This is the email that I sent to David Gauke last night:
I am writing to you in my capacity as a world famous political economist and tax expert. Most importantly, I am writing to you in my capacity as the voice of Civil Society.
Civil Society has asked me to draft an Autumn Statement for George Osborne to read out on Thursday. This speech is below.
I have no qualms about writing to George Osborne but I thought I would give your Government the greatest opportunity to embrace my suggestion. You are, after all, the lesser of two neoliberals. And as Margaret Hodge’s predecessor as Tax Prat of the Year, I hope you share the animosity that I have for the tax profession in general.
Here is Civil Society’s draft Chancellor’s speech for the Autumn Statement.
Last year I stood here and told you that the economy is healing after the biggest financial crash of our lifetimes.
I regret to say I was mistaken.
There wasn’t actually a financial crash during the previous Government at all. They didn’t over borrow in the slightest and I recognise that everything we have said about the previous administration is sophistry.
They borrowed exactly the amount that was necessary.
And rather than healing the economy, I have been damaging it in such a way as to make it look as if the damage occurred several years ago.
The roof was in quite good shape and the sun was still shining when I arrived at 11 Downing Street.
But I sold the roof to one of my school chum’s companies registered in Jersey, barely covering the cost of the roof. And when I refused to pay the exorbitant fees to lease back the roof, the company took it away.
We don’t have a roof any more and it is raining.
I want to apologise to everybody for making it your responsibility to carry an umbrella at all times.
I point out for the benefit of my colleagues on this side of the House that, of course, the roof is metaphorical, as are the umbrellas.
Though, for absolute clarity, I should declare that there are actually are sale and leaseback arrangements on the roof of 11 Downing Street.
Anyway, the House, I digress. I simply wanted to make the point that I am an incompetent Chancellor. From now on you should refer to me as The Cowardly Chancellor.
Unlike The Cowardly Lion, I also need a brain and a heart, as well as some Courage. But this year I have been saved by the Wizard of Oz.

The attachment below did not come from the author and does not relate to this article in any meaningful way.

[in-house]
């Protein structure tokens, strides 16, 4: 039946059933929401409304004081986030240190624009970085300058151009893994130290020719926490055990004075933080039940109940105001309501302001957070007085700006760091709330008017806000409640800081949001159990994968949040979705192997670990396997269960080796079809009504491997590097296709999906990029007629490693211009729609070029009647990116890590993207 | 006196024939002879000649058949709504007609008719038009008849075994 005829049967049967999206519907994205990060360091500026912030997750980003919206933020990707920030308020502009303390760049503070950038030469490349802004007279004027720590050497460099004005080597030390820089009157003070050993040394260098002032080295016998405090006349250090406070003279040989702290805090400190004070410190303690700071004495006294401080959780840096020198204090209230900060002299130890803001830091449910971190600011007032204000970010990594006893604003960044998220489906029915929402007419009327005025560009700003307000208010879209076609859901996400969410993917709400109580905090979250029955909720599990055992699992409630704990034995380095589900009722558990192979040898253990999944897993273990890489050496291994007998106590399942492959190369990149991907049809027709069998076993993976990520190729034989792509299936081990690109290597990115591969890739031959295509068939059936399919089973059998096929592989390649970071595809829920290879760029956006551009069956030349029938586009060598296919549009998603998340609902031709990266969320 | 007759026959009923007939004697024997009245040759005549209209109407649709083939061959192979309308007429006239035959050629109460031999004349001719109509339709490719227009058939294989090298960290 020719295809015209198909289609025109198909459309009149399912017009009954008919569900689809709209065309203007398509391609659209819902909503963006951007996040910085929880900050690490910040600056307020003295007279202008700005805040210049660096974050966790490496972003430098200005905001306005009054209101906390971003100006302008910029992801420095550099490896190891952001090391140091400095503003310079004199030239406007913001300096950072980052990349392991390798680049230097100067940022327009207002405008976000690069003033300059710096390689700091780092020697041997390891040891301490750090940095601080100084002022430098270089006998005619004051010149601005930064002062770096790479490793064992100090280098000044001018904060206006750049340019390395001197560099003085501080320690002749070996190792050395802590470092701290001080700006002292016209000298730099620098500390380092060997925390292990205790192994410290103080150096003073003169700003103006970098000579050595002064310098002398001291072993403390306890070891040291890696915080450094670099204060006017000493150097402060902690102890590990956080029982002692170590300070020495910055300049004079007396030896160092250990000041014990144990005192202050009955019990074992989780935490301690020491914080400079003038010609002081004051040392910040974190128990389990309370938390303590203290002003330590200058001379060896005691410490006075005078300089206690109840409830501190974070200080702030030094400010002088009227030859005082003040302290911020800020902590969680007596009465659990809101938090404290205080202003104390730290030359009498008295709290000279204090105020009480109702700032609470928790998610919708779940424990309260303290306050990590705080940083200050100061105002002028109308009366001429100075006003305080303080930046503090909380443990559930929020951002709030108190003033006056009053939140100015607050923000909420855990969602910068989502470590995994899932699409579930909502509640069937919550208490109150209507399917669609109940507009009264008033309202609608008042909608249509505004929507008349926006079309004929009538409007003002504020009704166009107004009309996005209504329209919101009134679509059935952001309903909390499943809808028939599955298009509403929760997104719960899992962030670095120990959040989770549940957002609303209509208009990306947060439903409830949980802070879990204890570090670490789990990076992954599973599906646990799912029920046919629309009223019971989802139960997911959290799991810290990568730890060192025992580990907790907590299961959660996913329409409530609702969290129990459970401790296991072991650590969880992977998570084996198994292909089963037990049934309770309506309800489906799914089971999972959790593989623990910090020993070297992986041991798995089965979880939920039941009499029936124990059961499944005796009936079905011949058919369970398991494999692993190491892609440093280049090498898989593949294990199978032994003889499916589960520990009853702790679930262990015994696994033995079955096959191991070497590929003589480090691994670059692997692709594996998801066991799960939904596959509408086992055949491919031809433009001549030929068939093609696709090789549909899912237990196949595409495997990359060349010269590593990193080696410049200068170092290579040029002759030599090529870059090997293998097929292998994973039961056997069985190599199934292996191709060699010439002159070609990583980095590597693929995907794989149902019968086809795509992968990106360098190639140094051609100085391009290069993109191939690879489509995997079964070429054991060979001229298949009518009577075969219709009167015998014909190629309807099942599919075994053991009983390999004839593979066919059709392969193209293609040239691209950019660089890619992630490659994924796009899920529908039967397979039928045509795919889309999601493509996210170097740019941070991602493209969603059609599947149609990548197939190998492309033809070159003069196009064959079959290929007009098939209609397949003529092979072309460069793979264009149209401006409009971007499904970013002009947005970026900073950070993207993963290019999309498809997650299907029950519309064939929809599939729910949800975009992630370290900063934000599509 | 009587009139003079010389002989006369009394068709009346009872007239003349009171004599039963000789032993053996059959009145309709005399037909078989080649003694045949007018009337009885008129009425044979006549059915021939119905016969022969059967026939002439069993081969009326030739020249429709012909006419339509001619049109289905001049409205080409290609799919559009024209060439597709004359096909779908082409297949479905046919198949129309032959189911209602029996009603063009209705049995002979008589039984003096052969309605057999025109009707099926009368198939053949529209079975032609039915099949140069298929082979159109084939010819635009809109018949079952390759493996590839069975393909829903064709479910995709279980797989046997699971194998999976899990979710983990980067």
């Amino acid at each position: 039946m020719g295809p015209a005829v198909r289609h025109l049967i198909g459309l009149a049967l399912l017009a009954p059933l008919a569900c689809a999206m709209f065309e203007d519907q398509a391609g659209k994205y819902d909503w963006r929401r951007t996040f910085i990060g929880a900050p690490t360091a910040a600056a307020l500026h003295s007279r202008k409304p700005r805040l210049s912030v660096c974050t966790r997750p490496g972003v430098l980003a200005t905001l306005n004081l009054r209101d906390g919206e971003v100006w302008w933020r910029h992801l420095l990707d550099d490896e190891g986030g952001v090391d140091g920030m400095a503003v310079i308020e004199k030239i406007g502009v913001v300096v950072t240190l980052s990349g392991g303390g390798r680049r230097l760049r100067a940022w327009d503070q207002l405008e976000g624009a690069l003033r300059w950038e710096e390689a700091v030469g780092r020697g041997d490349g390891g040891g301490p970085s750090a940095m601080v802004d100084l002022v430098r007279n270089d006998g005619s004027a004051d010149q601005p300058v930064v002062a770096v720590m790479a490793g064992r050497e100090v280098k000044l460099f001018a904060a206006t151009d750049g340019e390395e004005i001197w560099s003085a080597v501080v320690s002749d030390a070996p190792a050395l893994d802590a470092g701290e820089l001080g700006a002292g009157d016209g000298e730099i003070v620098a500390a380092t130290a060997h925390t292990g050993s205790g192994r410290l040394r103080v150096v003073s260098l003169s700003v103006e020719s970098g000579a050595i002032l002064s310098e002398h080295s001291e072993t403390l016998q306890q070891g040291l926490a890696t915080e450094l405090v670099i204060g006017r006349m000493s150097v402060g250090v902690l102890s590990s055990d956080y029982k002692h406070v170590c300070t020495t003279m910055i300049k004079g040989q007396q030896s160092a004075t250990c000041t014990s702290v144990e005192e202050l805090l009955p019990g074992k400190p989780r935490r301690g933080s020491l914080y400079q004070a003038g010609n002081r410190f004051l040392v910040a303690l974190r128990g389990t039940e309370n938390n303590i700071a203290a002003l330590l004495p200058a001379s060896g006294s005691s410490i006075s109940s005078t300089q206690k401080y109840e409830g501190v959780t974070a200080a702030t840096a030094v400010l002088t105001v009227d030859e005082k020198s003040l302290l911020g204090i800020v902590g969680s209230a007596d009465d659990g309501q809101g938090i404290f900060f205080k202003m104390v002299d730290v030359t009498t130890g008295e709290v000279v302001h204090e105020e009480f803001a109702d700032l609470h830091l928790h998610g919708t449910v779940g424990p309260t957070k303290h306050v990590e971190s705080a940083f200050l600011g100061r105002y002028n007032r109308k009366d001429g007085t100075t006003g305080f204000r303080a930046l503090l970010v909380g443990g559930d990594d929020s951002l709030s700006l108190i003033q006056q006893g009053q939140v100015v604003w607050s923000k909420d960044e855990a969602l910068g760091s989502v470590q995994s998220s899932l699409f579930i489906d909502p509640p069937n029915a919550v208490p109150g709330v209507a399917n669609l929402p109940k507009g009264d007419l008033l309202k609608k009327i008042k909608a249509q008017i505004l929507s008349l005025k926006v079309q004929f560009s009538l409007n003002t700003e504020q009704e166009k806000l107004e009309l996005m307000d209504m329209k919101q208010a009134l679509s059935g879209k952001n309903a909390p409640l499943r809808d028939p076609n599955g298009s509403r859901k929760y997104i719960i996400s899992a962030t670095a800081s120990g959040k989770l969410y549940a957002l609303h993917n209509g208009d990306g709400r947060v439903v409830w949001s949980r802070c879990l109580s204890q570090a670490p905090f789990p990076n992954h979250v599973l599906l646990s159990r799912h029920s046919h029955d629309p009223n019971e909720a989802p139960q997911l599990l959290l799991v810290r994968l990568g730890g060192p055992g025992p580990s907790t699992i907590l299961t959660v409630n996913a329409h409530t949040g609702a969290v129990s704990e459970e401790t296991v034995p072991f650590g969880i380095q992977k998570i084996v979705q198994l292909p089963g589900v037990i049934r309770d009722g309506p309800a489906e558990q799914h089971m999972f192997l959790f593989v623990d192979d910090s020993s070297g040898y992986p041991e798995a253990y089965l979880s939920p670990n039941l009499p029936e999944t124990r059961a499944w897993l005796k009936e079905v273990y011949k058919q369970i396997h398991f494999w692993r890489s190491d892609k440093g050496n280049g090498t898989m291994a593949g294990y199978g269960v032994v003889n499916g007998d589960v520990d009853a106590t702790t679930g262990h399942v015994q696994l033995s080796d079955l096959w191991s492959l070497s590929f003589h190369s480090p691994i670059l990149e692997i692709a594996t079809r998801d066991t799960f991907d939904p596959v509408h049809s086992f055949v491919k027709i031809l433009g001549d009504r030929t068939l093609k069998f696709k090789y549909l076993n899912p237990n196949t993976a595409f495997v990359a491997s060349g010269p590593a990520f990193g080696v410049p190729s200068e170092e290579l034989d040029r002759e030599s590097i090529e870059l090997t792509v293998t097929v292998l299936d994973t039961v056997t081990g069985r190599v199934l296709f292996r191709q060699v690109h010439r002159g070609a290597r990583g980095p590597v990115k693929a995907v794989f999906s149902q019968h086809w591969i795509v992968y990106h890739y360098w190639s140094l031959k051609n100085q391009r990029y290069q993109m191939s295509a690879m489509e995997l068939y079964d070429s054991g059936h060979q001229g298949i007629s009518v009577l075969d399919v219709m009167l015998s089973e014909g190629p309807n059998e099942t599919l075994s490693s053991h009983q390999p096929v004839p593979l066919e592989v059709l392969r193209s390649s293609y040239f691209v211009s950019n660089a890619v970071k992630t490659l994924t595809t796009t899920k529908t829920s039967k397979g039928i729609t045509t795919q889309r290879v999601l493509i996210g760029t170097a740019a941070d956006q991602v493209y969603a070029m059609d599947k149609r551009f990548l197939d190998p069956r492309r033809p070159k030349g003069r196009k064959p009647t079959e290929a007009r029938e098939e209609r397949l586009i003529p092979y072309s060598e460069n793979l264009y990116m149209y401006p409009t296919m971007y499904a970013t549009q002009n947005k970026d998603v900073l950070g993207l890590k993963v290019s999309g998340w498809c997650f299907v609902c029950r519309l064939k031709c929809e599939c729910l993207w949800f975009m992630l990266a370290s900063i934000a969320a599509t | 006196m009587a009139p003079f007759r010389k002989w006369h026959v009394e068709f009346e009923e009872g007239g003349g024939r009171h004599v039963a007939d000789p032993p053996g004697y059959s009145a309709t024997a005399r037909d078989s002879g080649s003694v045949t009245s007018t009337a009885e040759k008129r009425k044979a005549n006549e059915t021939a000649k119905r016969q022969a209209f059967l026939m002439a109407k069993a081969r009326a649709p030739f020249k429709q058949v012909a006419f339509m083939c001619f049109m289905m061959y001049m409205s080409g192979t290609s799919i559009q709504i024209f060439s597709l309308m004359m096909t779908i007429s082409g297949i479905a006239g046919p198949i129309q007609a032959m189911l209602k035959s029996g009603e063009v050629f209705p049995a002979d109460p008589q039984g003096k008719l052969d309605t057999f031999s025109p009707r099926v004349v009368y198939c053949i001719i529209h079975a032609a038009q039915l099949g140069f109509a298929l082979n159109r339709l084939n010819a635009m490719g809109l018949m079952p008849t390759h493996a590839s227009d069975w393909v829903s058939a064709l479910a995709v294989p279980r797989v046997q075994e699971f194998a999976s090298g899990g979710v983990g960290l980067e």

No, not Lynton Crosby, my personal attack dog.
I speak of the magnificent individual who has campaigned tirelessly by promoting his books for personal gain and Justice for Taxes. I speak of that man who only speaks truth to power.
I speak of the Director of the Budgetary Responsibility Office, an independent NGO set up last Tuesday to provide a new economical interpretation of economics.
I am talking of the celebrated author of The Joy Of Being A Tax Expert, Cashing In and State of Courage.
I am talking of that most Courageous of men, Murphy Richards.
It is he who has written this speech for me. And it is possibly the greatest Autumn Statement ever.
So, I am going to ignore all the numbers I have been given by the Office for Budget Responsibility and from HM Treasury. These are products of an intellectual hegemony of neoclassical economics and neoliberal thought.
I shall no longer tolerate such things in this House.
Instead, I have learned from Murphy Richards that the UK can only recover by closing the tax gap, borrowing copious amounts of money and introducing the New Green Deal.
This New Green Deal will provide 100% employment for all citizens of the United Kingdom. We will introduce legal obligations for private sector employers that they must employ everybody. If they do not, The State will confiscate the company’s property.
In order to provide this work force something to do, we will ban all oil-based products, including diesel and petrol, and put this huge human resource into powering our manufacturing, agricultural and transport industries. I am not a scientist, but I am assured that this is all possible by the author of the New Green Deal and the president of Researches for Taxes UK, Murphy Richards.
So that is unemployment sorted.
Growth will follow naturally. Necessity is the mother of invention, and we will certainly need to create an awful lot of inventive solutions in order to make this New Green Deal work.
As the intangible assets associated with these solutions cannot be valued accurately, it is sensible to assume they have no value. The State will Courageously take automatic ownership of all the worthless intellectual property rights.
As all IP will now be owned by The State, we can therefore scrap the Patent Box which is simply neoliberal tax competition.